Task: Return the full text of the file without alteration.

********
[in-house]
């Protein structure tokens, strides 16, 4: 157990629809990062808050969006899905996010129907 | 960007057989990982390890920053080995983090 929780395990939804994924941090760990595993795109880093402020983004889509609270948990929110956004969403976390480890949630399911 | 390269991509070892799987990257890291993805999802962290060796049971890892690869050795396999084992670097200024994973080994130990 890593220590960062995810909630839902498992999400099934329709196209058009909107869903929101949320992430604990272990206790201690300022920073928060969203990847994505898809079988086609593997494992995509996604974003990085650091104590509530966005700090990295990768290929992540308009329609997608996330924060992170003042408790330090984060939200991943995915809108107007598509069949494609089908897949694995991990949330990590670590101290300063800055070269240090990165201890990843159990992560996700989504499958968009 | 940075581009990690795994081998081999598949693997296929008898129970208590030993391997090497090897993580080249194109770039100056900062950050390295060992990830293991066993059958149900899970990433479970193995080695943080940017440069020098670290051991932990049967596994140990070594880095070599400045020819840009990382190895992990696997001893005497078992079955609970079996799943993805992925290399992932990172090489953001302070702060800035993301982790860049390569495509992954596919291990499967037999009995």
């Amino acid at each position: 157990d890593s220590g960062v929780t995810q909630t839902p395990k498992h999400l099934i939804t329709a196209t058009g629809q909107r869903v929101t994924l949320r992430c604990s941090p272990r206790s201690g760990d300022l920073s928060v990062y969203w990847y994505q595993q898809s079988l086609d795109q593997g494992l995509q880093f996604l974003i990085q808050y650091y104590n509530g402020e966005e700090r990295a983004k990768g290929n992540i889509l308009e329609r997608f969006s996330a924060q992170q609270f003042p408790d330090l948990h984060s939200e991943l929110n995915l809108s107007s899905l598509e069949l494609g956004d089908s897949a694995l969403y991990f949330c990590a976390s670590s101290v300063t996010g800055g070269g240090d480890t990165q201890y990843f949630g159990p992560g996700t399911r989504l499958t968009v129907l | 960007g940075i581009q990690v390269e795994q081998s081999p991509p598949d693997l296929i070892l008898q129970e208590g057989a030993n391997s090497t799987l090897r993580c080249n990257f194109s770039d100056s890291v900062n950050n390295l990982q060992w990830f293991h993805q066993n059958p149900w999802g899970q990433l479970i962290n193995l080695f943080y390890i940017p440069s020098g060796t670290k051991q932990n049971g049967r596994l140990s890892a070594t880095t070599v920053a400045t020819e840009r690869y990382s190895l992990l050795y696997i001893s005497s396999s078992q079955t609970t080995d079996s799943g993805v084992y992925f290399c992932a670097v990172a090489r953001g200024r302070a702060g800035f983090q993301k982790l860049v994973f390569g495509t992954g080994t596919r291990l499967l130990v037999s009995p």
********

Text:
[in-house]
């Protein structure tokens, strides 16, 4: 157990629809990062808050969006899905996010129907 | 960007057989990982390890920053080995983090 929780395990939804994924941090760990595993795109880093402020983004889509609270948990929110956004969403976390480890949630399911 | 390269991509070892799987990257890291993805999802962290060796049971890892690869050795396999084992670097200024994973080994130990 890593220590960062995810909630839902498992999400099934329709196209058009909107869903929101949320992430604990272990206790201690300022920073928060969203990847994505898809079988086609593997494992995509996604974003990085650091104590509530966005700090990295990768290929992540308009329609997608996330924060992170003042408790330090984060939200991943995915809108107007598509069949494609089908897949694995991990949330990590670590101290300063800055070269240090990165201890990843159990992560996700989504499958968009 | 940075581009990690795994081998081999598949693997296929008898129970208590030993391997090497090897993580080249194109770039100056900062950050390295060992990830293991066993059958149900899970990433479970193995080695943080940017440069020098670290051991932990049967596994140990070594880095070599400045020819840009990382190895992990696997001893005497078992079955609970079996799943993805992925290399992932990172090489953001302070702060800035993301982790860049390569495509992954596919291990499967037999009995």
């Amino acid at each position: 157990d890593s220590g960062v929780t995810q909630t839902p395990k498992h999400l099934i939804t329709a196209t058009g629809q909107r869903v929101t994924l949320r992430c604990s941090p272990r206790s201690g760990d300022l920073s928060v990062y969203w990847y994505q595993q898809s079988l086609d795109q593997g494992l995509q880093f996604l974003i990085q808050y650091y104590n509530g402020e966005e700090r990295a983004k990768g290929n992540i889509l308009e329609r997608f969006s996330a924060q992170q609270f003042p408790d330090l948990h984060s939200e991943l929110n995915l809108s107007s899905l598509e069949l494609g956004d089908s897949a694995l969403y991990f949330c990590a976390s670590s101290v300063t996010g800055g070269g240090d480890t990165q201890y990843f949630g159990p992560g996700t399911r989504l499958t968009v129907l | 960007g940075i581009q990690v390269e795994q081998s081999p991509p598949d693997l296929i070892l008898q129970e208590g057989a030993n391997s090497t799987l090897r993580c080249n990257f194109s770039d100056s890291v900062n950050n390295l990982q060992w990830f293991h993805q066993n059958p149900w999802g899970q990433l479970i962290n193995l080695f943080y390890i940017p440069s020098g060796t670290k051991q932990n049971g049967r596994l140990s890892a070594t880095t070599v920053a400045t020819e840009r690869y990382s190895l992990l050795y696997i001893s005497s396999s078992q079955t609970t080995d079996s799943g993805v084992y992925f290399c992932a670097v990172a090489r953001g200024r302070a702060g800035f983090q993301k982790l860049v994973f390569g495509t992954g080994t596919r291990l499967l130990v037999s009995p």